Вы находитесь на странице: 1из 4

Search manual... unity3d.


Manual Scripting API

Version: 2018.3 (switch to 2019.1b or 2017.4) Language: English

Unity User Manual (2018.3) / Graphics / Graphics Overview /
Post-processing overview / Eye Adaptation

Leave feedback Other Versions

Eye Adaptation
The effect descriptions on this page refer to the default effects
found within the post-processing stack.

In ocular physiology, adaptation is the ability of the eye to adjust to

various levels of darkness and light. The human eye can function
from very dark to very bright levels of light. However, in any given
moment of time, the eye can only sense a contrast ratio of roughly
one millionth of the total range. What enables the wider reach is
that the eye adapts its definition of what is black.

This effect dynamically adjusts the exposure of the image according

to the range of brightness levels it contains. The adjustment takes
place gradually over a period of time, so the player can be briefly
dazzled by bright outdoor light when, say, emerging from a dark
tunnel. Equally, when moving from a bright scene to a dark one,
the “eye” takes some time to adjust.

Internally, this effect generates a histogram on every frame and

filters it to find the average luminance value. This histogram, and as
such the effect, requires Compute shader support.

Scene with Eye Adaptation.

Scene without Eye Adaptation.

UI for Eye Adaptation

Property: Function:

Luminosity Range

Minimum Lower bound for the brightness range of the

(EV) generated histogram (in EV). The bigger the
spread between min & max, the lower the
precision will be.

Maximum Upper bound for the brightness range of the

(EV) generated histogram (in EV). The bigger the
spread between min & max, the lower the
precision will be.

Auto exposure

Histogram These values are the lower and upper

Filtering percentages of the histogram that will be used to
find a stable average luminance. Values outside
of this range will be discarded and wont
contribute to the average luminance.

Minimum Minimum average luminance to consider for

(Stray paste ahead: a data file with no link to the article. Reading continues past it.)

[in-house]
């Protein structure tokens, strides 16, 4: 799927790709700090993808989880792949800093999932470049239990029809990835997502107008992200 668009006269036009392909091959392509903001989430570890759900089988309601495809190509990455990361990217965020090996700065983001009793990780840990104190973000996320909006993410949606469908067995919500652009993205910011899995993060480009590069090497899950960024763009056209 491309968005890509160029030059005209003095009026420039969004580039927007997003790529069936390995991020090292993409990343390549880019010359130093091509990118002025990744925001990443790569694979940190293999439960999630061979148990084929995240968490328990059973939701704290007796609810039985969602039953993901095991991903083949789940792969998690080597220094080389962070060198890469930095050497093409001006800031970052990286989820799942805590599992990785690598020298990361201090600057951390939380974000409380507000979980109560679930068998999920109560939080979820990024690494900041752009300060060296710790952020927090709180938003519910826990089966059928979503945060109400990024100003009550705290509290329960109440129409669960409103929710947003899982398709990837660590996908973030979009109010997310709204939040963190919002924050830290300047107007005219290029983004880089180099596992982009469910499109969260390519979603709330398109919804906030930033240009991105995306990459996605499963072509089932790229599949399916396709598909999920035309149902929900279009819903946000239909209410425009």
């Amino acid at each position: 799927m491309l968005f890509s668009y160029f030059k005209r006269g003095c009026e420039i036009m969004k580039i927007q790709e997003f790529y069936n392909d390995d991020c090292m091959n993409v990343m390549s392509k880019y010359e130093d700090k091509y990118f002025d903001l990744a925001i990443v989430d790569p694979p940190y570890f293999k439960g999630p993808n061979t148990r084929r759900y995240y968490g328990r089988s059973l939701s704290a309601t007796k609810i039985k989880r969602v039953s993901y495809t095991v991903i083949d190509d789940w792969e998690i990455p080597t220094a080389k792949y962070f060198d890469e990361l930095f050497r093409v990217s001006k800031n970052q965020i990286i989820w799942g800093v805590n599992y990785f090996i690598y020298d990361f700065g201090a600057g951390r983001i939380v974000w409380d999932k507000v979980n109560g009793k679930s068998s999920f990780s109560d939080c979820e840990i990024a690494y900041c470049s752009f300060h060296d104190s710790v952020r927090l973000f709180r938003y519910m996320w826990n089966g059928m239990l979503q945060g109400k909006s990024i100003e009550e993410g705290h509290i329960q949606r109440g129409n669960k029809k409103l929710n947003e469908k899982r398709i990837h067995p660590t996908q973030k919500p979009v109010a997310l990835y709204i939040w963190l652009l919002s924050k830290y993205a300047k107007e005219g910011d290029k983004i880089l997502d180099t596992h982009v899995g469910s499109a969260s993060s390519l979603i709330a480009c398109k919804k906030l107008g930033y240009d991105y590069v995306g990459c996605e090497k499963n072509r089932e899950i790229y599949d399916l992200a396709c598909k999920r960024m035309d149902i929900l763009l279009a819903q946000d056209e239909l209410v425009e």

(EV) auto exposure (in EV).

Maximum Maximum average luminance to consider for

(EV) auto exposure (in EV).

Dynamic Set this to true to let Unity handle the key value
Key Value automatically based on average luminance.
Key Value Exposure bias. Use this to offset the global
exposure of the scene.


Adaptation Use Progressive if you want the auto exposure to

Type be animated. Use Fixed otherwise.

Speed Up Adaptation speed from a dark to a light


Speed Adaptation speed from a light to a dark

Down environment.

The Luminosity Range Minimum/Maximum values are used to
set the available histogram range in EV units. The larger the range
is, the less precise it will be. The default values should work fine for
most cases, but if you’re working with a very dark scene you’ll
probably want to drop both values to focus on darker areas.

Use the Histogram Filtering range to exclude the darkest and

brightest part of the image. To compute an average luminance you
generally don’t want very dark and very bright pixels to contribute
too much to the result. Values are in percent.

Auto Exposure Minimum/Maximum values clamp the computed

average luminance into a given range.

Tweak Exposure Compensation (also known as Key Value) to adjust

the luminance offset.

You can also set the Adaptation Type to Fixed if you don’t need
the eye adaptation effect and it will behave like an auto-exposure

It is recommended to use the Eye Adaptation Debug view when

setting up this effect.

• Compute shader

• Shader model 5

See the Graphics Hardware Capabilities and Emulation page for

further details and a list of compliant hardware.

• 2017–05–24 Page published with limited editorial review

• New feature in 5.6

Did you find this page useful? Please give it a rating:

Report a problem on this page

Copyright © 2019 Unity Technologies. Publication: 2018.3-002U. Built:


Tutorials Community Answers Knowledge Base Forums Asset